Pandemic-related early release of Virginia state inmates ending July 1

Coronavirus

RICHMOND, Va. (WFXR) – As of midnight on July 1, the Virginia Department of Corrections’ authority to release state inmates early due to the coronavirus pandemic will come to an end.

The department says 2,114 state responsible inmates — including 1,326 from DOC facilities and 788 from local jails — have already been released early as of Wednesday, June 16 because of the pandemic.

“On April 22, 2020, the Virginia General Assembly approved a proposed budget amendment from Governor Ralph Northam giving the director of the Department of Corrections authority to release offenders early during the novel coronavirus pandemic. Just as the pandemic presented unprecedented challenges, this authority for the director to release inmates early was unprecedented.  

The Department continues to review individuals who meet the eligibility criteria for early release, with a focus on those inmates deemed most vulnerable due to an underlying medical condition or other circumstances that warrant an expedited review; however, the Department’s authority to release individuals early will terminate at midnight on July 1, 2021, as specified in the budget amendment.”  

Virginia Department of Corrections

According to officials, the state prison population has decreased significantly during the pandemic, with the average daily inmate population reaching 23,897 at the end of April.

Based on the budget amendment, the director of the Virginia DOC reportedly has the authority to consider early release for certain individuals with less than one year left in their sentence while the COVID-19 emergency declaration is in effect.

Follow these links to check out the criteria for early release from for inmates in DOC facilities and state responsible inmates in local jails.

“We thank family members and community organizations for stepping up to offer services and support to this population as we safely released inmates early during the pandemic,” said Brian Moran, Secretary of Public Safety and Homeland Security. “The early release plan was an innovative way to ensure the safety and security of our incarcerated population as well as the public.”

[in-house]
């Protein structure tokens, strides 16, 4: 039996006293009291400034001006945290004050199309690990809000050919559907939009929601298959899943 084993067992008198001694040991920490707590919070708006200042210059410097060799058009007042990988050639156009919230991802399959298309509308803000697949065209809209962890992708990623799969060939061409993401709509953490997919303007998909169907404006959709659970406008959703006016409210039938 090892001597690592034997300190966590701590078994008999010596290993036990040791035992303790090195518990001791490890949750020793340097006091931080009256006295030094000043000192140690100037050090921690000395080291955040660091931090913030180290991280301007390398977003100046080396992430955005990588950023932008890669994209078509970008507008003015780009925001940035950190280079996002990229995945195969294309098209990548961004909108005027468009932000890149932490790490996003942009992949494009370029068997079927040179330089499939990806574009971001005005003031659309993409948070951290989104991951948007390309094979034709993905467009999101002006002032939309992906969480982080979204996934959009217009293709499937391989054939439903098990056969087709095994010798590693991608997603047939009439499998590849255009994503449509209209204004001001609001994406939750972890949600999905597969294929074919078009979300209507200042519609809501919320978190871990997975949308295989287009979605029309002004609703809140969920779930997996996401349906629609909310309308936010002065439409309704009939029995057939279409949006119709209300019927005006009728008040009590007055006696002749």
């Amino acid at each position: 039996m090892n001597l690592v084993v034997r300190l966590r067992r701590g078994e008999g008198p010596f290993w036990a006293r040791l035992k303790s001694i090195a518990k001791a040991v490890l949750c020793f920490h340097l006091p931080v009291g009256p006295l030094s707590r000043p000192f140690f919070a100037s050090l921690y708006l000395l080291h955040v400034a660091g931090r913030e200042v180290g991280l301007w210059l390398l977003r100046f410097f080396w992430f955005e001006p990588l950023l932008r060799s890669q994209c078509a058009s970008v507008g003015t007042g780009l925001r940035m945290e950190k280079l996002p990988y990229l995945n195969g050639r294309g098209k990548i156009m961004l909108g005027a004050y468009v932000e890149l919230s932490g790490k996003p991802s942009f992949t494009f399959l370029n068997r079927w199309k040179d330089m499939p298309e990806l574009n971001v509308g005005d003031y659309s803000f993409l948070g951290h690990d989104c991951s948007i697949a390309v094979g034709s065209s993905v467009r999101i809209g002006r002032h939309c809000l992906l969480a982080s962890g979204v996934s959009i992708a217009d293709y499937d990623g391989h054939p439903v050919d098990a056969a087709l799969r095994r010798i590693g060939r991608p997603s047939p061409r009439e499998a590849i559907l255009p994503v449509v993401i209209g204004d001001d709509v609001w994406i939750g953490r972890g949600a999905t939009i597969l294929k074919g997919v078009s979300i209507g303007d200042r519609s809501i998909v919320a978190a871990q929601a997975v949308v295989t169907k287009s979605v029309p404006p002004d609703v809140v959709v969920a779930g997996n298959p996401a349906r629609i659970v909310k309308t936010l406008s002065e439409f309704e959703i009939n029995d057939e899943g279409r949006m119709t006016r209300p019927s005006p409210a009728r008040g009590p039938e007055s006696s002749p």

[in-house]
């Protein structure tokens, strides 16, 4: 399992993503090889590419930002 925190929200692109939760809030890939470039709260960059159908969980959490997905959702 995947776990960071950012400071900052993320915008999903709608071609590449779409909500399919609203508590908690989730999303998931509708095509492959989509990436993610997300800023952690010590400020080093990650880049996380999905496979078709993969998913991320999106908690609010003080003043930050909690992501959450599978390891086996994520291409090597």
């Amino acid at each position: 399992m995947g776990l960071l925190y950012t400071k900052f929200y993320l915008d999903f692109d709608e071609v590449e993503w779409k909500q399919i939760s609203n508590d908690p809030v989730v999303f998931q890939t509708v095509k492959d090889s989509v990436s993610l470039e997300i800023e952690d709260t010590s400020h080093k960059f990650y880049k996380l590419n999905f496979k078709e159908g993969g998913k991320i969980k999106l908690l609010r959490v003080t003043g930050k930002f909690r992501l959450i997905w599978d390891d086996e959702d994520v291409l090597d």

When reviewing offenders eligible for early release, the Virginia DOC considers a number of factors, including the offense type and history, medical conditions, a documented and approved home plan, good time earning level, recidivism risk, and active detainers.

In addition, state probation and parole offices put in the work to make sure they were ready to receive additional inmates as they were released onto probation. 

“Our inmate management staff worked overtime to identify individuals eligible for early release, including securing suitable home plans, while continuing all regular releases during the pandemic,” said Department of Corrections Director Harold Clarke. “As our authority to release inmates early comes to a close, we have about 70% of our inmate population vaccinated, and no current cases of COVID-19 amongst the inmate population.”

Since vaccination rates are rising and coronavirus case numbers are dropping, the Virginia DOC is planning a phased-in approach for allowing visitors back into facilities, based on CDC guidance for congregate settings.

Department officials say they will continue to vaccinate all staff members and inmates who want to be vaccinated; test staff and inmates for COVID-19; and require face masks in congregate settings, such as correctional facilities.

You can find more information about the Virginia DOC’s coronavirus policy at https://www.vadoc.virginia.gov/.

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